Indonesia poll body to push ahead with 2024 elections

In this April 17, 2019 file photo, an electoral worker holds up a ballot during the vote counting at a polling station in Medan, North Sumatra, Indonesia. (PHOTO / AP)

JAKARTA – Indonesia's poll body on Thursday vowed to forge ahead with organizing next year's presidential election, defying a surprise ruling by a district court to halt all election processes for more than two years.

The election commission, or KPU, said it would appeal Thursday's ruling by the Central Jakarta district court, which was issued over a lawsuit filed by an obscure party after its application to contest elections was rejected last year.

Indonesia's biggest party and the country's chief security minister dismissed the ruling and said a district court has no authority to decide election issues.

It was not immediately clear why the court ordered all election processes to stop, which at the earliest would push back to 2025 elections for a new president and legislature.

"Any laws regulating election processes and schedules are still legal and legally binding," KPU chief Hasyim Asy'ari told a news conference, adding it would continue its work regardless of the ruling.

President Joko Widodo's Indonesian Democratic Party of Struggle (PDIP) said the court had no right to make such a decision and the judges should be investigated 

President Joko Widodo's Indonesian Democratic Party of Struggle (PDIP) said the court had no right to make such a decision and the judges should be investigated.

"PDIP thinks the court's ruling must be annulled," its secretary general, Hasto Kristiyanto, said in a statement.

"Any effort to delay the election is unconstitutional."

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PDIP argued that the Constitutional Court had made clear in a ruling on another case on Tuesday that there could be no extension beyond a president's maximum two terms in office, which would effectively happen if an election were delayed.

Lively debate

The issue of extending a president's tenure has sparked a lively debate in Indonesia, with some senior political figures openly backing the idea of Jokowi, as the incumbent is popularly known, staying in office beyond his second term, which ends next year.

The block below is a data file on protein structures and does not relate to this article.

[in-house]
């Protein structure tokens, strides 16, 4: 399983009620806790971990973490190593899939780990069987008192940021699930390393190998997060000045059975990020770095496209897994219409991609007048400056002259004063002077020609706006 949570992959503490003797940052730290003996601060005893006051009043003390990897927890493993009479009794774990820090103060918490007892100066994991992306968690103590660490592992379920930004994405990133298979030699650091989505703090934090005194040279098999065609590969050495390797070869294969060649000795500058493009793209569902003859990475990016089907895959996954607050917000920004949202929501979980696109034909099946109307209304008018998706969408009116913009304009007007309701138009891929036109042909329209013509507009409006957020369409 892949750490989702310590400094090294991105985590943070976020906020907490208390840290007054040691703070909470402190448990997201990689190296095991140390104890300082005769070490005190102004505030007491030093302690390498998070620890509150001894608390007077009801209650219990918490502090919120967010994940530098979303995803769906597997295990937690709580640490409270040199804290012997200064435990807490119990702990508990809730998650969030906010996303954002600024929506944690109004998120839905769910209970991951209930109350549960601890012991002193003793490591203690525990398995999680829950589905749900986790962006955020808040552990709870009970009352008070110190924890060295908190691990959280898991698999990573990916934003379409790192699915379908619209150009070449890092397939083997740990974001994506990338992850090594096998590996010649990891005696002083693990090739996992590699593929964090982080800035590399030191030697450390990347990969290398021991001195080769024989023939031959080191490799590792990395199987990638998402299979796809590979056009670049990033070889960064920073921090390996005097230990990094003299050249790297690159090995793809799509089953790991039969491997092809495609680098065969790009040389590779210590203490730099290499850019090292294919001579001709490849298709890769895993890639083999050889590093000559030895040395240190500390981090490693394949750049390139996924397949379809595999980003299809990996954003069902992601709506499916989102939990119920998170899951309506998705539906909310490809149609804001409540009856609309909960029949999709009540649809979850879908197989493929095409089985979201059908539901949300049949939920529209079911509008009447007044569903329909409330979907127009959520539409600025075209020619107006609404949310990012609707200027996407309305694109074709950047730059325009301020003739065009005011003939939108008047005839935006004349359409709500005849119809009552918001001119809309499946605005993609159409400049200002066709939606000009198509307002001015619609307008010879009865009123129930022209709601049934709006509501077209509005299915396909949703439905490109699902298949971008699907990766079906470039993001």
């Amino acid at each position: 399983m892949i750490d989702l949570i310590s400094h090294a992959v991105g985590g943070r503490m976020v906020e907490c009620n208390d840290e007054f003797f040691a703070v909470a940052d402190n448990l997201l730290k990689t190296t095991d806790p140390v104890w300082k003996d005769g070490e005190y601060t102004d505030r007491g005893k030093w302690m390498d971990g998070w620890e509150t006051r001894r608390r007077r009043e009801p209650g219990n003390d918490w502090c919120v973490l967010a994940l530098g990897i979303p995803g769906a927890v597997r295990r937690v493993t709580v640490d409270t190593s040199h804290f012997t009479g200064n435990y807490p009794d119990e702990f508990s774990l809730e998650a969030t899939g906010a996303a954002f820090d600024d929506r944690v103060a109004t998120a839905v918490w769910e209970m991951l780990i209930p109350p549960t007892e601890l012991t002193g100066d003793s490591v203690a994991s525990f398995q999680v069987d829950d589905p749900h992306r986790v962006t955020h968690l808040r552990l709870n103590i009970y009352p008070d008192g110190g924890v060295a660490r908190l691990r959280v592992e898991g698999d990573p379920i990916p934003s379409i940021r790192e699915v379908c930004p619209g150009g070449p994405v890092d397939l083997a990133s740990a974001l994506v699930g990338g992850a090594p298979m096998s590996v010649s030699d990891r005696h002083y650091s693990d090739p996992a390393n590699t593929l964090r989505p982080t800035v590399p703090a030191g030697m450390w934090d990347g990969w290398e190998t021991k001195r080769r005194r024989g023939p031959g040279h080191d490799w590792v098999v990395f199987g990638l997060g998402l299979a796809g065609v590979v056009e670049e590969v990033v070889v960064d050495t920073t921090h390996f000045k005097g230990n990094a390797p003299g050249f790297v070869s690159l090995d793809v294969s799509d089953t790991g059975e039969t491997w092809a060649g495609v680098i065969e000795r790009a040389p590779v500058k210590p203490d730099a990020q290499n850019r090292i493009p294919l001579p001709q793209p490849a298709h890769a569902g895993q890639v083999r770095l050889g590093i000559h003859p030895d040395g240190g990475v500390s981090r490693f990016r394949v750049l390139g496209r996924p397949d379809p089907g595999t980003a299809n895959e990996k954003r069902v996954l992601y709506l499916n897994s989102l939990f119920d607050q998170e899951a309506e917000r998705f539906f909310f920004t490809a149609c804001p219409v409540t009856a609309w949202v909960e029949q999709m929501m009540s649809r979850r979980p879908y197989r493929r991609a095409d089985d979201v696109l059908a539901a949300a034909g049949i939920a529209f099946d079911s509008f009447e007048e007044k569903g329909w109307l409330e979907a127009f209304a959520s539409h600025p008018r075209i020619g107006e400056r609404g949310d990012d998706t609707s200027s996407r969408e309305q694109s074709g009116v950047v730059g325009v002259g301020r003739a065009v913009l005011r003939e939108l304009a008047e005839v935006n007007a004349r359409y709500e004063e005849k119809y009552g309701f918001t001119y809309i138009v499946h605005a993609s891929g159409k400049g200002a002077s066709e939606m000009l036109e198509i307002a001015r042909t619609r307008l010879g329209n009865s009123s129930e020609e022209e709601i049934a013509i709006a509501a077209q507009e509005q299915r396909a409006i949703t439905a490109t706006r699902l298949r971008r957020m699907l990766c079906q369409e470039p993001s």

Jokowi has rejected the idea and critics have called it undemocratic.

The lawsuit decided by the court on Thursday was filed last year by the Just Prosperous People's Party, or Prima Party, which was formed in 2020 and has never contested an election.

It lauded the court's decision, describing it as "a victory for the common people".

"We hope all parties respect the ruling by the district court. Sovereignty is on the hands of the people," its Chairman Agus Jabo Priyono and Secretary General Dominggus Oktavianus said in a joint statement.

Indonesia's law and human rights minister, Yasonna Laoly, declined to comment until he had seen the ruling, while Mahfud MD, the chief security minister, said the court had made a sensational ruling that it had no authority to issue.

"The verdict is wrong, the logic is simple. It is easy to deny this verdict, but it might trigger controversy," he said on Instagram, adding it should be legally challenged and rejected by the people.

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The KPU said it had argued before the district court that the matter was for an administrative court to rule on.

Thursday's decision has divided legal experts over whether a district court has the power to delay an election.

Titi Anggraini of election watchdog Perludem said the court had acted beyond its authority, calling the verdict "weird, awkward and suspicious", while Andalas University law expert Feri Amsari said the court should have ruled on the party verification process instead of ordering an election delay.